Better regulations are needed for online religious services in China, as such activities are becoming common, according to experts on religious affairs.
“More religious groups and leaders are now using the internet and social media to pass on religious information. Such behavior has actually extended their religious services from the places of worship to a more public space,” said Cao Nanlai, an associate professor of religious studies at Renmin University of China in Beijing. “As a result, the former approach to religious affairs based on temples or churches needs to be upgraded to adapt to the new situation.”
Cao made the remarks after the State Bureau of Religious Affairs published a draft of a regulation governing religious information services on the internet on Sept 10 for public feedback. The draft aims to better regulate online religious information as well as their providers and platforms.
Any organization that offers religious information online is required to apply for a license from the provincial religious affairs department. No organization or individual is allowed to livestream or broadcast religious activities including worship, incense burning or praying, according to the draft.
After obtaining a license, the religious organization can use the internet to preach or teach religious beliefs among themselves. Such content and links shouldn’t be shared with others, it added.
More important, it prohibits online religious services from inciting subversion, or promoting extremism or separatism.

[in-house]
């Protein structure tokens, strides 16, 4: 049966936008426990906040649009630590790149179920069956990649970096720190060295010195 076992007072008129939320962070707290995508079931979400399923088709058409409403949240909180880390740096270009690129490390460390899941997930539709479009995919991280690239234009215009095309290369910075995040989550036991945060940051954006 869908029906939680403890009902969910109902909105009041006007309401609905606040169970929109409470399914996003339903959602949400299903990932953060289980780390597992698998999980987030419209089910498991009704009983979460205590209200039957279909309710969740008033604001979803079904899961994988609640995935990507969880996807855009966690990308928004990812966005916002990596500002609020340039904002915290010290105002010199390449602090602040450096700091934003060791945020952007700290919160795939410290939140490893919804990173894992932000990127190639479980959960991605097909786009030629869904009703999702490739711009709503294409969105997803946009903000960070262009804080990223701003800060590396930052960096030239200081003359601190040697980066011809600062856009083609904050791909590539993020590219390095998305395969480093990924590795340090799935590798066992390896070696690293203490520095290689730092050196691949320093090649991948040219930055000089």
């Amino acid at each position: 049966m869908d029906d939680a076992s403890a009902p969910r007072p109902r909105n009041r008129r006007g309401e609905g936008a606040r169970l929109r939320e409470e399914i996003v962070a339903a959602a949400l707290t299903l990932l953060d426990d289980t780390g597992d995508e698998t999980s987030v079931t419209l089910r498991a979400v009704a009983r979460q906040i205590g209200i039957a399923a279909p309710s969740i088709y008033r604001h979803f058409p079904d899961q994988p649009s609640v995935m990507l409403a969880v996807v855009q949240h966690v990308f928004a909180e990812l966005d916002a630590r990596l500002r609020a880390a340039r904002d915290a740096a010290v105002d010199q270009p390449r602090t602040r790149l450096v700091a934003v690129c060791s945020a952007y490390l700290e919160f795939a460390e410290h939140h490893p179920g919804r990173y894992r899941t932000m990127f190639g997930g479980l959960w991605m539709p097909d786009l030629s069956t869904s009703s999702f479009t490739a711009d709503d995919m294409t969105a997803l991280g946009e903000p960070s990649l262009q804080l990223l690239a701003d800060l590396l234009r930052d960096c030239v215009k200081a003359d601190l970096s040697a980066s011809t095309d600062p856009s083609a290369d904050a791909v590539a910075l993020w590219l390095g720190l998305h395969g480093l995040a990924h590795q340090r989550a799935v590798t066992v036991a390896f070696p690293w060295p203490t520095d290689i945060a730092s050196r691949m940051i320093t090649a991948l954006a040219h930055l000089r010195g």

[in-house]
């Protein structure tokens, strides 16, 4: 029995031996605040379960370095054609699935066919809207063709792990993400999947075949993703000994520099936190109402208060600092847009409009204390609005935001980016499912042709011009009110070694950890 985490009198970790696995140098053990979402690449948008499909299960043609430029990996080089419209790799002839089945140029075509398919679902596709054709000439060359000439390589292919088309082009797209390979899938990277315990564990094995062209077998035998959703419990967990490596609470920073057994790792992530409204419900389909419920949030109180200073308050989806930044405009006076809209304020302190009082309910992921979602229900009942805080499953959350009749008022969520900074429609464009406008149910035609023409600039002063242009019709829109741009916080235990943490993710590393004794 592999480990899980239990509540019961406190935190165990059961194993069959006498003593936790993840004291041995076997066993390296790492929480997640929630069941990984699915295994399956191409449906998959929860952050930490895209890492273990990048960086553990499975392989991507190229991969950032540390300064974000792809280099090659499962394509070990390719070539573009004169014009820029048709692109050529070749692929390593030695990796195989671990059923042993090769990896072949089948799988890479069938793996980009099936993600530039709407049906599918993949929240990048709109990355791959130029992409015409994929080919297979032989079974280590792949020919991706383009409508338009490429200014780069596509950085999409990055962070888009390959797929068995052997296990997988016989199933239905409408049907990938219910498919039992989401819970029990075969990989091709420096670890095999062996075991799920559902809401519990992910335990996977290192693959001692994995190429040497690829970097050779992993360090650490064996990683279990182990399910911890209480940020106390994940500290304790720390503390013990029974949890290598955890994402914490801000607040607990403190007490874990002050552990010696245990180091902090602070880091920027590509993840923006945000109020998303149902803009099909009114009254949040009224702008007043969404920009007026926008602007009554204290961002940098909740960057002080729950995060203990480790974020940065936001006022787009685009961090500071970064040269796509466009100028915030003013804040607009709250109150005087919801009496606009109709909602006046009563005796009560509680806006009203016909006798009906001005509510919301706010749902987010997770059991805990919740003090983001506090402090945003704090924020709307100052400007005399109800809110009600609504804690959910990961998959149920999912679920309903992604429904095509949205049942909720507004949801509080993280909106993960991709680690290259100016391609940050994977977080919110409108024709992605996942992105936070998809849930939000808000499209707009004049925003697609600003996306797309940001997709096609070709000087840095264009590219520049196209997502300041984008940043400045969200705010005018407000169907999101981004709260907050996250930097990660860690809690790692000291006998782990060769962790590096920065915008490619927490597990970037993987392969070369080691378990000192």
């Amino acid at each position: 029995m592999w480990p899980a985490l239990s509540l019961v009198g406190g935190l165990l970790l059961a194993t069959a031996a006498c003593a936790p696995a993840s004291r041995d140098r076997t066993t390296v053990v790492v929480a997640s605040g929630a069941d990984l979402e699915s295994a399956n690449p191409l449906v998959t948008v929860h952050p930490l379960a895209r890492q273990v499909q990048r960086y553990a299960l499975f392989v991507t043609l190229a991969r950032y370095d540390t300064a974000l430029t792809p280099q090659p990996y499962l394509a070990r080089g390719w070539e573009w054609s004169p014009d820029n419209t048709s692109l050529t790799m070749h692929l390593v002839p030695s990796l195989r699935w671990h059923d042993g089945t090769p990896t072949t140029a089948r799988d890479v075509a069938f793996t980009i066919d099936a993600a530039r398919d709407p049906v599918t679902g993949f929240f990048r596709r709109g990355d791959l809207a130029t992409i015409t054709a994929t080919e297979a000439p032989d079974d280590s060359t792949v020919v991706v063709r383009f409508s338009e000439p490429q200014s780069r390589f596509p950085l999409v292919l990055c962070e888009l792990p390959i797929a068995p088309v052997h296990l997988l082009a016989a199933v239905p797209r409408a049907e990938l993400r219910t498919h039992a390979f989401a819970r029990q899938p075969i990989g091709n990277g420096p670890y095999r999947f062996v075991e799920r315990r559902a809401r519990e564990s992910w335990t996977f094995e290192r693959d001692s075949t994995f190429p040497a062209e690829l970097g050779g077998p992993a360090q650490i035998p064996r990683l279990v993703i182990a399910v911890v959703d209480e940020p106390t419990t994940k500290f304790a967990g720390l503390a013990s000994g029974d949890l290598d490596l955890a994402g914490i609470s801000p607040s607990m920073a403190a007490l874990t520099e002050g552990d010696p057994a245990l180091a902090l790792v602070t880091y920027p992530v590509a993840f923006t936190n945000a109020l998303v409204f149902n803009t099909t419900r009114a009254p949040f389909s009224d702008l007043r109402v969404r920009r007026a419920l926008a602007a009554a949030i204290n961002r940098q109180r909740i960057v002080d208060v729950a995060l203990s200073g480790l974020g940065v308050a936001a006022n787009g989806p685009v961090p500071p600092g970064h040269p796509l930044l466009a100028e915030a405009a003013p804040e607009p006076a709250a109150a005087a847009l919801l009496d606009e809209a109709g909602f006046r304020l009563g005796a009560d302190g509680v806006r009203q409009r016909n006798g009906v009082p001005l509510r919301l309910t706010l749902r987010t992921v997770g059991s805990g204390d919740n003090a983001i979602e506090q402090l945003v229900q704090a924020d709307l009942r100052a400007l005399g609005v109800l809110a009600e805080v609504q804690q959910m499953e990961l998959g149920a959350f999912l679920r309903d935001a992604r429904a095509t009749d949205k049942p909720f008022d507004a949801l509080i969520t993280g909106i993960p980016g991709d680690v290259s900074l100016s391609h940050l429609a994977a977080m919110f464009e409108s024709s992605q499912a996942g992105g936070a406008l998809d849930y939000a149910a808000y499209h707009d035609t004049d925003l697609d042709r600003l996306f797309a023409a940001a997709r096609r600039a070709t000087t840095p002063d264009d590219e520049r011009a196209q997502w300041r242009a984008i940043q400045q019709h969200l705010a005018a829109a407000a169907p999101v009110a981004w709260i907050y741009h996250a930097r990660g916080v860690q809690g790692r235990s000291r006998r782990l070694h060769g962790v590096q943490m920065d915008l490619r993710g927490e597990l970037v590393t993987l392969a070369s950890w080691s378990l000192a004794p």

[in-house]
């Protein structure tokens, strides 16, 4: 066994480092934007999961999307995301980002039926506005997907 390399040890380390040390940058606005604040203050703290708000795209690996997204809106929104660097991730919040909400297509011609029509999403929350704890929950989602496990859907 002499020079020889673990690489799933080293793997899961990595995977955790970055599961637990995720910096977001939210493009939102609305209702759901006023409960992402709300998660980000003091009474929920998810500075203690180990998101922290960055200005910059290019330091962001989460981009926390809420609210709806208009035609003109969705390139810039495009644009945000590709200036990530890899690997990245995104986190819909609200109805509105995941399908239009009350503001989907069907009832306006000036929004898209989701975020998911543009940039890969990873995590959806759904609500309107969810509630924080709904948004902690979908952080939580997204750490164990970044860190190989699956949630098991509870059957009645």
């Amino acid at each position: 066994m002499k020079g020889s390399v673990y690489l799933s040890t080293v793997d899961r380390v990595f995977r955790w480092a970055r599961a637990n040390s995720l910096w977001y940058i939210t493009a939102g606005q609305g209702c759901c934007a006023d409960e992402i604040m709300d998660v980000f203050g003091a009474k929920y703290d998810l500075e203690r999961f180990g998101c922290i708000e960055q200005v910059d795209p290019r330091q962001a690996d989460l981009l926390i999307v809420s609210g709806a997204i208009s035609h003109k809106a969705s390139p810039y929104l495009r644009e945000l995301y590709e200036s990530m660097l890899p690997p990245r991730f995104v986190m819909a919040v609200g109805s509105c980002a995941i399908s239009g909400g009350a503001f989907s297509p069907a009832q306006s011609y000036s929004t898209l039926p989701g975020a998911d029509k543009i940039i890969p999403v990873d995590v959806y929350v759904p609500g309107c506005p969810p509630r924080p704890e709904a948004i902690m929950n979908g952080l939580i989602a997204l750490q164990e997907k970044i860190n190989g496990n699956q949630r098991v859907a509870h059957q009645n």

“We’ve seen many terrorist attacks carried out by ‘lone wolves’ worldwide, many of whom have picked up religious extremism on the internet. So making sure no such information is circulating online is extremely important,” Cao said.
The draft also states that except religious groups, academies and places of worship, no online religious information provider may present itself under the name of Buddhism, Taoism, Islam, Catholicism or Christianity.
Regulating religious information online has presented problems in the past for China’s religious affairs administration. For example, there have been cases when fake information online has damaged the reputation of religions, said Dukar Tsering, deputy director of the China Tibetology Research Center’s institute for religious research.
He said it is time to introduce a regulation to solve the problems, adding that the regulation is also a part of China’s effort to handle religious affairs in accordance with the law. It is expected to effectively prevent illegal religious information from being spread via the internet.